I’m not sure if the things that happened in those three months leading to my resignation were happening because I had opened myself up to be more receptive to good things in my life or if the pendulum had just swung in my direction after swinging away for many years. Either way, I look back on those months with gratitude as I’m sure you’ve picked up. 

7th of March 2017 – the day I quit

It was around 8:30 in the morning when my mentor called me and said: “Quit your job today”. I remember feeling flustered and saying quite dumbly “I don’t understand.”

“Write up your resignation letter and come work with us!” 

He had been speaking about me coming to join his agency for a while, but at the time it was looking like it would be closer to May or even June. I could hardly believe my ears but I was beaming. He had spoken to his partners and they had agreed to bring me in earlier. I was overjoyed. The company was based in The Netherlands and the role would be fully remote. 

I typed up my resignation letter, approached my boss almost immediately and announced I was resigning. I had no way of knowing how this decision would affect my life but as it turns out it was the best decision I ever made. During the first 6 months of my nomad journey, I was a full-time employee but as I began to spread my wings I realised that I want more freedom so I spoke to my mentor and explained that I appreciated all he had done for me but that I wanted to really try and pursue my business idea. I reduced my hours for them significantly and went about looking for new clients and setting up all the systems to run my own agency. 

I spent a lot of time networking within my nomad community and this was how I managed to grow my business quickly. I was exposed to different opportunities through collaboration and the connections I made also referred me to others. I personally believe that referrals are the best way to actually find work. This means you need to look after your reputation carefully. For me, that means delivering quality work on time and in budget. By the beginning of 2018, I had a team of 4 remote workers under me and we had retainers from 8 different clients from all over the world. I had also travelled to 15 countries at that time. (I’ve been to 50 now). I had found the lifestyle I had been dreaming about. I was running my own business and I was in full control of my life in a way I had never been before.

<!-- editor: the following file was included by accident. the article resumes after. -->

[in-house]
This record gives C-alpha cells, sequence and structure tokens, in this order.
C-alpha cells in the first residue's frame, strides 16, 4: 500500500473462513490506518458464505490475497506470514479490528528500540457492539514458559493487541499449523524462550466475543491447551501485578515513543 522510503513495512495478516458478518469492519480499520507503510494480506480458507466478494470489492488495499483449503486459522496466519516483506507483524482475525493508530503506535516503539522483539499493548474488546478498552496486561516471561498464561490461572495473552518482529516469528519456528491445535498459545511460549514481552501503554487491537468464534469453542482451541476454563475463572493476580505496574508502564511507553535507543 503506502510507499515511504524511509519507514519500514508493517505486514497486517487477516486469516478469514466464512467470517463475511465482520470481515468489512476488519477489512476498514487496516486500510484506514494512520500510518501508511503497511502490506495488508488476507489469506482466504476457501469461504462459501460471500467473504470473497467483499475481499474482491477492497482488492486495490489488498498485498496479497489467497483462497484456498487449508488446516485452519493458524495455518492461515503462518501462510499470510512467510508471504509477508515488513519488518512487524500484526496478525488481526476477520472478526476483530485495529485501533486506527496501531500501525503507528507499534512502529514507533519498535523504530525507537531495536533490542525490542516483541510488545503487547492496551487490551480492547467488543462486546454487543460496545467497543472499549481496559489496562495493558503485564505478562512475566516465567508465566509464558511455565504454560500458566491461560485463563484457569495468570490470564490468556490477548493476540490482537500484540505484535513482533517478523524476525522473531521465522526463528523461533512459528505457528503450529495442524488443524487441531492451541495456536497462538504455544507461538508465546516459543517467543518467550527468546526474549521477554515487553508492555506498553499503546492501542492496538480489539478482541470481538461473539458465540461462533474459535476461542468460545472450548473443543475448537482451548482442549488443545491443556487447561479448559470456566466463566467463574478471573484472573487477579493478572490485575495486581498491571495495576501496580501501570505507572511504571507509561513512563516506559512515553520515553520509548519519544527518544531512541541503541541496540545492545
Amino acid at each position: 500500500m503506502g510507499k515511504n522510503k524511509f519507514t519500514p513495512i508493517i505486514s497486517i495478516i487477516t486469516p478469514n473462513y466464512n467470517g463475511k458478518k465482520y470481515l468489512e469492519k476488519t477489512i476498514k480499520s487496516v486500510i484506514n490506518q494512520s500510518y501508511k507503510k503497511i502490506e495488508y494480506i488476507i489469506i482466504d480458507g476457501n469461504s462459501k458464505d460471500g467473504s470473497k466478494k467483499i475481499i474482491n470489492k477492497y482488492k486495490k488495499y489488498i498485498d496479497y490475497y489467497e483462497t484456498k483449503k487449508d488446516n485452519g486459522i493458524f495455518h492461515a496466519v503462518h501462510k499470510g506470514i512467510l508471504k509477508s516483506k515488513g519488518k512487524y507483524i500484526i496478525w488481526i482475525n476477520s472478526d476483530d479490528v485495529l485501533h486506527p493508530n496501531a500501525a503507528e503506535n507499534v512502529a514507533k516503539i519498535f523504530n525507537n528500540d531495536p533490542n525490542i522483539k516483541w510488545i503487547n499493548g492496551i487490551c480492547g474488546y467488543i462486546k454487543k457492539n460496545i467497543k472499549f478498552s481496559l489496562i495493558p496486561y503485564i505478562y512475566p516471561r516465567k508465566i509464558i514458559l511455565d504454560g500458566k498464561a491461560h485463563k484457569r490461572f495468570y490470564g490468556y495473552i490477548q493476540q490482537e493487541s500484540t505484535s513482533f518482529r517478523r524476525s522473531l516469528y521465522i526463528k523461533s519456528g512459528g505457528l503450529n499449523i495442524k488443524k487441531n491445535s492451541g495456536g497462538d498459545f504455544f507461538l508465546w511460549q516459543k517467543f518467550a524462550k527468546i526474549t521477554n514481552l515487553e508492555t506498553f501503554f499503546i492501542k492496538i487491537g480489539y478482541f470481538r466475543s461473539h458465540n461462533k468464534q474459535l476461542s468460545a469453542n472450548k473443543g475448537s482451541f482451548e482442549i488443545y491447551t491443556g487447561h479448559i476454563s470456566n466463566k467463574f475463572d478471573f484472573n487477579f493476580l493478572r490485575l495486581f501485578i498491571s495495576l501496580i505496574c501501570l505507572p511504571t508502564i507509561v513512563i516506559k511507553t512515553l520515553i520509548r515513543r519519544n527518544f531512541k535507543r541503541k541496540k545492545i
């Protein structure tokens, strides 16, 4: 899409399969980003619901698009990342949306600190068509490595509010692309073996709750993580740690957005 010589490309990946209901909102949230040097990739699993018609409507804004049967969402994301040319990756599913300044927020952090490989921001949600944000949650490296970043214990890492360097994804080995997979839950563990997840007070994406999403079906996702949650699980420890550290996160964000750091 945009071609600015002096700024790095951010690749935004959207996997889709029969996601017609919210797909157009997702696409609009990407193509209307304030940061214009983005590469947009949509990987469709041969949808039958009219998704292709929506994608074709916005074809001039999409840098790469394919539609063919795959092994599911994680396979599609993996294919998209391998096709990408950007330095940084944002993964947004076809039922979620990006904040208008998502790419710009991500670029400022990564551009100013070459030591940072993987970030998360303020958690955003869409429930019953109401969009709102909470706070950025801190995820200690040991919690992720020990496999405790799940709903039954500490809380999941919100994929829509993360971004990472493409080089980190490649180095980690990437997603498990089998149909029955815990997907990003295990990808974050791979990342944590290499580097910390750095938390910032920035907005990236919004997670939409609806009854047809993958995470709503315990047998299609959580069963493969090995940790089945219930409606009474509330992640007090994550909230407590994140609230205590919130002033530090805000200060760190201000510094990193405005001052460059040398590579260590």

Taking the bad with the good

This path is not easy and I have failed and stumbled so many times. I trusted people I shouldn’t have. There were times when work was limited and money was scarce. Given the year 2020 has been, I am sure many people know exactly what I am talking about. But not once, even on the darkest days I’ve ever had, did I think that I should go back and find a ‘normal’ job and I don’t believe I ever will. 

Being a remote worker doesn’t mean you need to travel. Travel is my version of freedom but everyone has different ideas of what freedom looks like for them. What remote work has done for me is give me the power to choose the course of my life. I am completely responsible for my successes and failures. While that may sound scary it is also incredibly freeing. I’m guessing if you made it all the way down to here then you’re yearning for something more in your life too. Well, I just have one thing to say to you. Go for it! Find your freedom and then hold onto it with all your might. 

1 thought on “Quitting my last corporate job to become a digital nomad”

  1. What a journey my child. I Am proud and quite frankly awestruck by what you have achieved and continue to do. For as long as I’m around I will always be your number one fan. Much love momma ❤️